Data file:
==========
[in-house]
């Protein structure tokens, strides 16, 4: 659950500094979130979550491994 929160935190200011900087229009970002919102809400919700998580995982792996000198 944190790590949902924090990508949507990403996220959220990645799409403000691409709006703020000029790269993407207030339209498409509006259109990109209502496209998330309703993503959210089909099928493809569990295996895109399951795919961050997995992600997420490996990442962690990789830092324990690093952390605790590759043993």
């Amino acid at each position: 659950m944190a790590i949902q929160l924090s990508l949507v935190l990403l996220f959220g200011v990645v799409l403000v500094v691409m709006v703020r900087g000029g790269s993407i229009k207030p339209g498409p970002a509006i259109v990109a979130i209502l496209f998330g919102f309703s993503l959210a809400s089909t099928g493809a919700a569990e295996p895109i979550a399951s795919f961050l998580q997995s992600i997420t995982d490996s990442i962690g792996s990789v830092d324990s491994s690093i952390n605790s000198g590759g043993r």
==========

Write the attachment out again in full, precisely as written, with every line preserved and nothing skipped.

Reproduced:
[in-house]
């Protein structure tokens, strides 16, 4: 659950500094979130979550491994 929160935190200011900087229009970002919102809400919700998580995982792996000198 944190790590949902924090990508949507990403996220959220990645799409403000691409709006703020000029790269993407207030339209498409509006259109990109209502496209998330309703993503959210089909099928493809569990295996895109399951795919961050997995992600997420490996990442962690990789830092324990690093952390605790590759043993």
């Amino acid at each position: 659950m944190a790590i949902q929160l924090s990508l949507v935190l990403l996220f959220g200011v990645v799409l403000v500094v691409m709006v703020r900087g000029g790269s993407i229009k207030p339209g498409p970002a509006i259109v990109a979130i209502l496209f998330g919102f309703s993503l959210a809400s089909t099928g493809a919700a569990e295996p895109i979550a399951s795919f961050l998580q997995s992600i997420t995982d490996s990442i962690g792996s990789v830092d324990s491994s690093i952390n605790s000198g590759g043993r």